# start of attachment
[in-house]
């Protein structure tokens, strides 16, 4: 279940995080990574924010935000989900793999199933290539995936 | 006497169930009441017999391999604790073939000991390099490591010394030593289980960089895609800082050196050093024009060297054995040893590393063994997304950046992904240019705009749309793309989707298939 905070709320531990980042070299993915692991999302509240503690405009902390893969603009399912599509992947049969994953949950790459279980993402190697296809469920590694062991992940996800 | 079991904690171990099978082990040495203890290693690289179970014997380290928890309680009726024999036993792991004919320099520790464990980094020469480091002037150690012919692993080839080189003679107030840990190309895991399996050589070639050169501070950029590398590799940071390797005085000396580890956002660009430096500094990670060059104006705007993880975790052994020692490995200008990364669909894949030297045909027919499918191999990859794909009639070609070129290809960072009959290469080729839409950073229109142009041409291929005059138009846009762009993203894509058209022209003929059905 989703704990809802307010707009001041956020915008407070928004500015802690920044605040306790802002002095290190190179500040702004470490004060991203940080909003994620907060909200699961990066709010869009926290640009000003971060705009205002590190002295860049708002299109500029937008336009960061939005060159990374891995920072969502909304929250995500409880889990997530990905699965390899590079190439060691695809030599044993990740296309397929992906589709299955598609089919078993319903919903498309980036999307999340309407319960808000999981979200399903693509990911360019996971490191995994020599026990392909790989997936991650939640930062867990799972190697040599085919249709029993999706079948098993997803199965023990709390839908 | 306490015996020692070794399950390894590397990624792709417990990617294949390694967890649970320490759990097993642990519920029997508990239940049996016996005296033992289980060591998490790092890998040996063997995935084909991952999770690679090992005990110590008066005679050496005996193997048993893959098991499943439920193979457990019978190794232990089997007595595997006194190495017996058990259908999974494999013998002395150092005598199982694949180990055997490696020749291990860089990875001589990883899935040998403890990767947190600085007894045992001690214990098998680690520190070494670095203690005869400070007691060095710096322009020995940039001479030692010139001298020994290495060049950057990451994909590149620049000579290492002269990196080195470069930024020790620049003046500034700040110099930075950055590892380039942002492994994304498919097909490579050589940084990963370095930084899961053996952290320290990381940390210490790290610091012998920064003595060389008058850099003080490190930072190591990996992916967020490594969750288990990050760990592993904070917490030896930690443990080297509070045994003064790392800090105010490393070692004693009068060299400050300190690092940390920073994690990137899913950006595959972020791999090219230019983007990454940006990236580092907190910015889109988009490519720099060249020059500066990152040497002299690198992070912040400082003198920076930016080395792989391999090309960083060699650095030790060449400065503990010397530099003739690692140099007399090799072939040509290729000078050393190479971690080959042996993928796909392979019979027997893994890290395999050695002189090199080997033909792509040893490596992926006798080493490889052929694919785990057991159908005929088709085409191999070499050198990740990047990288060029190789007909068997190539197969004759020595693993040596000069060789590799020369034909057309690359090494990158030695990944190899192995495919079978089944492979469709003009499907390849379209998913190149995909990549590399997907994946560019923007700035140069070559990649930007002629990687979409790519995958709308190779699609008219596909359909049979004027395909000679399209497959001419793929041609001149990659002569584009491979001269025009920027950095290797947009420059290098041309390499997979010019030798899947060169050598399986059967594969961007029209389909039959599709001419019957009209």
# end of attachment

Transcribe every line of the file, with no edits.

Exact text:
[in-house]
């Protein structure tokens, strides 16, 4: 279940995080990574924010935000989900793999199933290539995936 | 006497169930009441017999391999604790073939000991390099490591010394030593289980960089895609800082050196050093024009060297054995040893590393063994997304950046992904240019705009749309793309989707298939 905070709320531990980042070299993915692991999302509240503690405009902390893969603009399912599509992947049969994953949950790459279980993402190697296809469920590694062991992940996800 | 079991904690171990099978082990040495203890290693690289179970014997380290928890309680009726024999036993792991004919320099520790464990980094020469480091002037150690012919692993080839080189003679107030840990190309895991399996050589070639050169501070950029590398590799940071390797005085000396580890956002660009430096500094990670060059104006705007993880975790052994020692490995200008990364669909894949030297045909027919499918191999990859794909009639070609070129290809960072009959290469080729839409950073229109142009041409291929005059138009846009762009993203894509058209022209003929059905 989703704990809802307010707009001041956020915008407070928004500015802690920044605040306790802002002095290190190179500040702004470490004060991203940080909003994620907060909200699961990066709010869009926290640009000003971060705009205002590190002295860049708002299109500029937008336009960061939005060159990374891995920072969502909304929250995500409880889990997530990905699965390899590079190439060691695809030599044993990740296309397929992906589709299955598609089919078993319903919903498309980036999307999340309407319960808000999981979200399903693509990911360019996971490191995994020599026990392909790989997936991650939640930062867990799972190697040599085919249709029993999706079948098993997803199965023990709390839908 | 306490015996020692070794399950390894590397990624792709417990990617294949390694967890649970320490759990097993642990519920029997508990239940049996016996005296033992289980060591998490790092890998040996063997995935084909991952999770690679090992005990110590008066005679050496005996193997048993893959098991499943439920193979457990019978190794232990089997007595595997006194190495017996058990259908999974494999013998002395150092005598199982694949180990055997490696020749291990860089990875001589990883899935040998403890990767947190600085007894045992001690214990098998680690520190070494670095203690005869400070007691060095710096322009020995940039001479030692010139001298020994290495060049950057990451994909590149620049000579290492002269990196080195470069930024020790620049003046500034700040110099930075950055590892380039942002492994994304498919097909490579050589940084990963370095930084899961053996952290320290990381940390210490790290610091012998920064003595060389008058850099003080490190930072190591990996992916967020490594969750288990990050760990592993904070917490030896930690443990080297509070045994003064790392800090105010490393070692004693009068060299400050300190690092940390920073994690990137899913950006595959972020791999090219230019983007990454940006990236580092907190910015889109988009490519720099060249020059500066990152040497002299690198992070912040400082003198920076930016080395792989391999090309960083060699650095030790060449400065503990010397530099003739690692140099007399090799072939040509290729000078050393190479971690080959042996993928796909392979019979027997893994890290395999050695002189090199080997033909792509040893490596992926006798080493490889052929694919785990057991159908005929088709085409191999070499050198990740990047990288060029190789007909068997190539197969004759020595693993040596000069060789590799020369034909057309690359090494990158030695990944190899192995495919079978089944492979469709003009499907390849379209998913190149995909990549590399997907994946560019923007700035140069070559990649930007002629990687979409790519995958709308190779699609008219596909359909049979004027395909000679399209497959001419793929041609001149990659002569584009491979001269025009920027950095290797947009420059290098041309390499997979010019030798899947060169050598399986059967594969961007029209389909039959599709001419019957009209």